Topics: Development, Economies, Gender, Women, Households, Infrastructure, Information & Communication Technologies, Transportation, Livelihoods, NGOs, Rights, Land Rights, Women's Rights Regions: Africa, East Africa Countries: Somalia, Sudan, Uganda

Year: 2011

RETHINKING SURVIVAL SEX AND TRAFFICKING IN CONFLICT AND POST – CONFLICT ZONES: THE CASE OF BOSNIA-HERZEGOVINIA

Citation:

Dewey, Susan. 2012. “ONE: RETHINKING SURVIVAL SEX AND TRAFFICKING IN CONFLICT AND POST – CONFLICT ZONES: THE CASE OF BOSNIA-HERZEGOVINIA.” Wagadu: A Journal of Transnational Women’s & Gender Studies 10: 15-31.

Author: Susan Dewey

Abstract:

Using the example of Radovan Stanković, whose case was the first transferred from the ICTY to the Sarajevo War Crimes Chamber (and who escaped from prison just weeks into his sentence), this article describes how weaknesses in infrastructure and political will seriously inhibit efforts to localize the implementation of international law.

Topics: Armed Conflict, Gender, Women, Governance, Post-conflict Governance, Infrastructure, Information & Communication Technologies, International Law, International Human Rights, International Organizations, Political Participation, Trafficking, Human Trafficking Regions: Europe, Balkans, Eastern Europe Countries: Bosnia & Herzegovina

Year: 2012

Gender and ICT

Citation:

Thas, Angela M. Kuga, Chat Garcia Ramilo, and Cheekay Cinco. 2007. Gender and ICT. New Delhi: Elsevier & United Nations Development Programme – Asia-Pacific Development Information Programme (UNDP-APDIP).

Authors: Angela M. Kuga Thas, Chat Garcia Ramilo, Cheekay Cinco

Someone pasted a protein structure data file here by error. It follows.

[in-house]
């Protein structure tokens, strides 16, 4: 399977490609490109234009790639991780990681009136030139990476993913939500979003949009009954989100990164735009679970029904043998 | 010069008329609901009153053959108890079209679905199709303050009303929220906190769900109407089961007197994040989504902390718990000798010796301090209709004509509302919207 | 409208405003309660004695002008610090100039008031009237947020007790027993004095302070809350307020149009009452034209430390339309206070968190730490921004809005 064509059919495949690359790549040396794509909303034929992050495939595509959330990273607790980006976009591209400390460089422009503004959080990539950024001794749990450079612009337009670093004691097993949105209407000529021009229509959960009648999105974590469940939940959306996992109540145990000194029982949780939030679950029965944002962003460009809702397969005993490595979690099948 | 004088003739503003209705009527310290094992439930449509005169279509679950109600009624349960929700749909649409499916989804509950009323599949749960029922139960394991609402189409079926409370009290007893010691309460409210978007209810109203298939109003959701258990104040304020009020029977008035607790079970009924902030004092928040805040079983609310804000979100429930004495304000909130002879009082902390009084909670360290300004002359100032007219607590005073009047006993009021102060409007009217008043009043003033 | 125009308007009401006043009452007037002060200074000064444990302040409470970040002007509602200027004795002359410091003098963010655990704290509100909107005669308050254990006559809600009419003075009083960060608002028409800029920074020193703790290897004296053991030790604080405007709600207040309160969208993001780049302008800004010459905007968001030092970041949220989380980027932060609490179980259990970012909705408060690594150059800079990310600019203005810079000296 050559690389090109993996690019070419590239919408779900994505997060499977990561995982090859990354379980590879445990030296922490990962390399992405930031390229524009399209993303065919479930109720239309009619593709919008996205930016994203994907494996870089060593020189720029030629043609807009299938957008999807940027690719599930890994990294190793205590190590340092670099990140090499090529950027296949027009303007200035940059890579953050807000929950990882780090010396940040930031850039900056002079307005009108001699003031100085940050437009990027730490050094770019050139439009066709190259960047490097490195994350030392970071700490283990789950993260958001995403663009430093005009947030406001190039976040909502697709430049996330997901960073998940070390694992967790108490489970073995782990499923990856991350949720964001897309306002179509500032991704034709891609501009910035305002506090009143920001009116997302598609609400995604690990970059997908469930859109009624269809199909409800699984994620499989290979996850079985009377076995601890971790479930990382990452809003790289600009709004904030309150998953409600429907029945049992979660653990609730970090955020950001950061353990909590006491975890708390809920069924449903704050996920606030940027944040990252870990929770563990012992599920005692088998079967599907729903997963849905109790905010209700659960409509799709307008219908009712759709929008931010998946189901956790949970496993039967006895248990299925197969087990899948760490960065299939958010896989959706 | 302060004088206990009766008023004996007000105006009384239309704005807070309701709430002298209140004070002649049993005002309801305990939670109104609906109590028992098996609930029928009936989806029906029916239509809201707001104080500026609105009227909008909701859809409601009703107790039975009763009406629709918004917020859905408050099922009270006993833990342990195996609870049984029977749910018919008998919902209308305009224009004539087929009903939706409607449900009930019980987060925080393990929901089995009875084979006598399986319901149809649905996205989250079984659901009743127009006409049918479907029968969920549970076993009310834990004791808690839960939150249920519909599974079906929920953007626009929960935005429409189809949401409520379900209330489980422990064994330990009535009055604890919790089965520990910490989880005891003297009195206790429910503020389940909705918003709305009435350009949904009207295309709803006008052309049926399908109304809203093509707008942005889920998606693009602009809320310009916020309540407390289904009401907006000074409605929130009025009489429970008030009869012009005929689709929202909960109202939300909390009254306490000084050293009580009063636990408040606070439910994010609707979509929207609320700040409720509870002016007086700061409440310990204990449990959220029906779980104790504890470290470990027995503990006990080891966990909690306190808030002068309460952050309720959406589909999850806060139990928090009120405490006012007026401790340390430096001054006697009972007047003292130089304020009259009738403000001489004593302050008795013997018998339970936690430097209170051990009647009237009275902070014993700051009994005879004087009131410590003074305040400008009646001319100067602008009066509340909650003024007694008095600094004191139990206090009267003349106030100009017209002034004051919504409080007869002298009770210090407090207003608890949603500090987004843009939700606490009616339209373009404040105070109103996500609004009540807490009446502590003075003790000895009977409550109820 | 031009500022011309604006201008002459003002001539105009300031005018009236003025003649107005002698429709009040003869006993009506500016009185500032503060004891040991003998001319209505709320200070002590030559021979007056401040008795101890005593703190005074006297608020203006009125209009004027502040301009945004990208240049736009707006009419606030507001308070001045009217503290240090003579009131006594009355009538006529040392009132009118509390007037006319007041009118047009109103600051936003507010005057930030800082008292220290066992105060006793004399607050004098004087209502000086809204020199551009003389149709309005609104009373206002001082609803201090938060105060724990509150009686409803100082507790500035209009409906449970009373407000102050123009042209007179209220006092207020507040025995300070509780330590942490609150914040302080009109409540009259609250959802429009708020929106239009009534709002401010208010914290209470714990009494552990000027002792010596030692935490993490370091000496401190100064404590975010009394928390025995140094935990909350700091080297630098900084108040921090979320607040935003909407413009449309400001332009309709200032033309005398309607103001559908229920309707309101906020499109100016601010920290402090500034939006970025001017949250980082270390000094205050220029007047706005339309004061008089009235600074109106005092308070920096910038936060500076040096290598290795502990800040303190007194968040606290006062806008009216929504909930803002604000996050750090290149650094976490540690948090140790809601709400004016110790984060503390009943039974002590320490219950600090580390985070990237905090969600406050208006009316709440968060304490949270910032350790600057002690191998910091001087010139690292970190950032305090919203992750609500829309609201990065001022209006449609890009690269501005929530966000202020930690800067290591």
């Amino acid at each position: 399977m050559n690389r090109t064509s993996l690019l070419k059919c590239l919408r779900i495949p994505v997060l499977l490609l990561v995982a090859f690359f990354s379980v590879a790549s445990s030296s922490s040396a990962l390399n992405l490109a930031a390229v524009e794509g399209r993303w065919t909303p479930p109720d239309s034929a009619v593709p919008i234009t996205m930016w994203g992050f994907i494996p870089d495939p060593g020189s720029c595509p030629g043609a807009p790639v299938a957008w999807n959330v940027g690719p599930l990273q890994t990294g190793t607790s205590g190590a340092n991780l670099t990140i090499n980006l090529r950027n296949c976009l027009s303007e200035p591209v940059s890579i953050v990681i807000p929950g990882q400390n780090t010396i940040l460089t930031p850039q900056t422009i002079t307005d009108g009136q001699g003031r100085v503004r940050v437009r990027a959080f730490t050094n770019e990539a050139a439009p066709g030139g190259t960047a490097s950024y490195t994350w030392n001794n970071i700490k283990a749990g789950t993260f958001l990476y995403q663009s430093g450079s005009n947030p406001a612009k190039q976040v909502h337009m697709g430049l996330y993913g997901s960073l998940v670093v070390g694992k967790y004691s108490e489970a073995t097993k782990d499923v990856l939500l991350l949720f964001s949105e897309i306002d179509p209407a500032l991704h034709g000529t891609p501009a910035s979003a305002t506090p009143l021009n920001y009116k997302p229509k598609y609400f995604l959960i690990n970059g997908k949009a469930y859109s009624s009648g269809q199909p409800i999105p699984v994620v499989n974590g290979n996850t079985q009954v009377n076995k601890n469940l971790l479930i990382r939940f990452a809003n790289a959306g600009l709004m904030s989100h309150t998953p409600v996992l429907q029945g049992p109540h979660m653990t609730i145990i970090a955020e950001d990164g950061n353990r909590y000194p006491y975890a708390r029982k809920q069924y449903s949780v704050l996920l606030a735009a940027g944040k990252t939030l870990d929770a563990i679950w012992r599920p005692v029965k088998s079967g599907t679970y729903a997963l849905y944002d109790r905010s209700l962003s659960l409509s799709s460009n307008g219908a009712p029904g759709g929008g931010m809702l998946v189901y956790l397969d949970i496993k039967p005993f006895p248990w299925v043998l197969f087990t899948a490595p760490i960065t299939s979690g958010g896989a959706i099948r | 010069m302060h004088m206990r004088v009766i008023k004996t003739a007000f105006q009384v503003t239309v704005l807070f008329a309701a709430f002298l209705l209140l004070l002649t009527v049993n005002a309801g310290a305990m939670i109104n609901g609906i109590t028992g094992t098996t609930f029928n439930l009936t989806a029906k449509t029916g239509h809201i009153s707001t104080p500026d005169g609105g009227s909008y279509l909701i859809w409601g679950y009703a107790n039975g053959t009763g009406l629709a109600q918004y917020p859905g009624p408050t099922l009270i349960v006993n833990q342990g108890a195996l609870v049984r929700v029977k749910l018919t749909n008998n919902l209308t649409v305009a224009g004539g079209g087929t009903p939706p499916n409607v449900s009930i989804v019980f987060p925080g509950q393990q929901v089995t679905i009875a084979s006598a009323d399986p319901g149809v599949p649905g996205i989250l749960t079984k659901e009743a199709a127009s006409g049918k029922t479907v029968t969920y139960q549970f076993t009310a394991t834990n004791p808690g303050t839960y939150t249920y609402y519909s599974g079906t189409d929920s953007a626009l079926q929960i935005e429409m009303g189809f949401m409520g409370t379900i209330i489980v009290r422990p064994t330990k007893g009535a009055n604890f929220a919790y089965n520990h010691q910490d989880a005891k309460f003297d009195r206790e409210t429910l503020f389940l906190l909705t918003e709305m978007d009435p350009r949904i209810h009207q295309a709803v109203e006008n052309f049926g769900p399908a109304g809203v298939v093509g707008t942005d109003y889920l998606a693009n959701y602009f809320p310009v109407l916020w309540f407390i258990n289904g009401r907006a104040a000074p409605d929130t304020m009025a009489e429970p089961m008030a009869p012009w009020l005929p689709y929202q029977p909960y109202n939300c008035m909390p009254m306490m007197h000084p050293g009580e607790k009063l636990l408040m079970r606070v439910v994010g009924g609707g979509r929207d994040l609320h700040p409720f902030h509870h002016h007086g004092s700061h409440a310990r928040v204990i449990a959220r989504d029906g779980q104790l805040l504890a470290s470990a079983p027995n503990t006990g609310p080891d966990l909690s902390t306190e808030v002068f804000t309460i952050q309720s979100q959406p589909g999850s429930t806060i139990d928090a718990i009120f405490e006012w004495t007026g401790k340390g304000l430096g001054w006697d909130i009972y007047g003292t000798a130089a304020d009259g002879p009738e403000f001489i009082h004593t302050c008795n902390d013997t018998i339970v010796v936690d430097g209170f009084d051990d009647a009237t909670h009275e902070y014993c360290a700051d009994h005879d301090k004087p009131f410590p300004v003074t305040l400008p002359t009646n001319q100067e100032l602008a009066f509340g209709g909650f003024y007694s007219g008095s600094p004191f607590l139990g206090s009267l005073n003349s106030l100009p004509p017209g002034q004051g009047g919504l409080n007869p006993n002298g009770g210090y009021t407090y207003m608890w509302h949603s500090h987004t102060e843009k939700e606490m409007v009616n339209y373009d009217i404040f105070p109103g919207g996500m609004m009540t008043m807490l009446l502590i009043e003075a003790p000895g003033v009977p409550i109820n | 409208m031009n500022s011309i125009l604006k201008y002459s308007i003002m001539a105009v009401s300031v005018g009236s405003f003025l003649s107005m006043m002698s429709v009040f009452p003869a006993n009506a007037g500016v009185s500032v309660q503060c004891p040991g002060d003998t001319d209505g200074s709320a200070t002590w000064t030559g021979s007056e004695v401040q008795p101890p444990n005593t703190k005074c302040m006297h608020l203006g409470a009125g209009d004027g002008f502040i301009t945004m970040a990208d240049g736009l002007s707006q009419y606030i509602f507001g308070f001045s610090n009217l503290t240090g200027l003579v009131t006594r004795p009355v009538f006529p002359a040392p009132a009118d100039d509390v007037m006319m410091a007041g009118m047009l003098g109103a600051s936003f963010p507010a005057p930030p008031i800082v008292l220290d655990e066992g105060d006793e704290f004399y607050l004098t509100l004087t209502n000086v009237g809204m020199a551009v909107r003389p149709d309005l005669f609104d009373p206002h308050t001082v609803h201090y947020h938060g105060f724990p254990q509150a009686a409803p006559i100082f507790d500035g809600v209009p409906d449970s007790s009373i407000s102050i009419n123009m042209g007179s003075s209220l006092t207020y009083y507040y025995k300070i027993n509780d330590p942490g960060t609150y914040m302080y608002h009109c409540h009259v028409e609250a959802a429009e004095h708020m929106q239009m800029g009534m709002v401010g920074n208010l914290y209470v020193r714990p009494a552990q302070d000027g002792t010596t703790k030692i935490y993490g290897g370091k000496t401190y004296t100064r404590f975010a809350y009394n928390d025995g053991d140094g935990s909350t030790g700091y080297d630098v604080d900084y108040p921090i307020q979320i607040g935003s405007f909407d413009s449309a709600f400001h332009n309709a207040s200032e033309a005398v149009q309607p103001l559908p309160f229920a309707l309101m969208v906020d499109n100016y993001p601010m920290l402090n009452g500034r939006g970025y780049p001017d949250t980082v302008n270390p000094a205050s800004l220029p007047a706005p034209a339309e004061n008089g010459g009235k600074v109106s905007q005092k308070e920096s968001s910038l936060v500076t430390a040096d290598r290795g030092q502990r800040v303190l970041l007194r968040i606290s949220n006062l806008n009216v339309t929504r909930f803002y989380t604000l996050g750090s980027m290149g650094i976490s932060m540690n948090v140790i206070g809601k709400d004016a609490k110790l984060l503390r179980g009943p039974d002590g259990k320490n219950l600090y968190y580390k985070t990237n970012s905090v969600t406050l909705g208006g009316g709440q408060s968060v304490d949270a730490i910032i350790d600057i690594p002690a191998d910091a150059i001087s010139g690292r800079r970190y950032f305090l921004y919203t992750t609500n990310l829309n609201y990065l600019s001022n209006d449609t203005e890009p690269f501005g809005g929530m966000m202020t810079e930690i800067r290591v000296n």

Abstract:

This e-Primer looks at information and communications technology (ICT) for development through a gender lens. It provides a gender perspectives to issues of ICT policies; access and control; education, training and skill development; and content development, and introduces a framework to integrate gender in ICT for development and empower women. (UNDP-APDIP)

Topics: Gender, Gendered Power Relations, Gender Equality/Inequality, Infrastructure, Information & Communication Technologies

Year: 2007

Gender and ICTs for Development: A Global Sourcebook

Citation:

Odame, Helen Hambly, Guihuan Li, Minori Terada, Blythe McKay, Mercy Wambui, and Nancy Muturi. 2005. Gender and ICTs for Development: A Global Sourcebook. Amsterdam: KIT (Royal Tropical Institute); Oxfam GB.

Authors: Helen Hambly Odame, Guihuan Li, Minori Terada, Blythe McKay, Mercy Wambui, Nancy Muturi

Abstract:

Around the world information and communication technologies (ICTs) have changed the lives of individuals, organizations and indeed, entire nations. This book is a collection of case studies about women and their communities in developing countries, and how they have been influenced by ICTs. ICTs can have profound implications for women and men in terms of employment, education, health, environmental sustainability and community development.

Women want information and engage in communication that will improve their livelihoods and help them achieve their human rights. This represents a formidable challenge to all societies in today's world, and especially to developing countries. Due to systemic gender biases in ICTs and their applications, women are far more likely than men to experience discrimination in the information society. Women are not giving up on ICTs. On the contrary, even resource-poor and non-literate women and their organizations are aware of the power of information technologies and communication processes and, if given the opportunity to do so, will use them to advance their basic needs and strategic interests.

Five case studies illustrate the different contexts facing gender and ICTs for development, including e-commerce in Bhutan, entrepreneurship by women workers in China, post-war communication using radio and ICTs in Sierra Leone, sustainable fisheries production in Ghana, and information exchange related to HIV/AIDS in the Caribbean. An extensive annotated bibliography of the international literature on Gender and ICTs for development, rural development in particular, and relevant web resources, complement the papers.

Topics: Development, Gender, Women, Infrastructure, Information & Communication Technologies Regions: Africa, West Africa, Americas, Caribbean countries, Asia, East Asia, South Asia Countries: Barbados, Bhutan, China, Ghana, Jamaica, Sierra Leone, Trinidad & Tobago

Year: 2005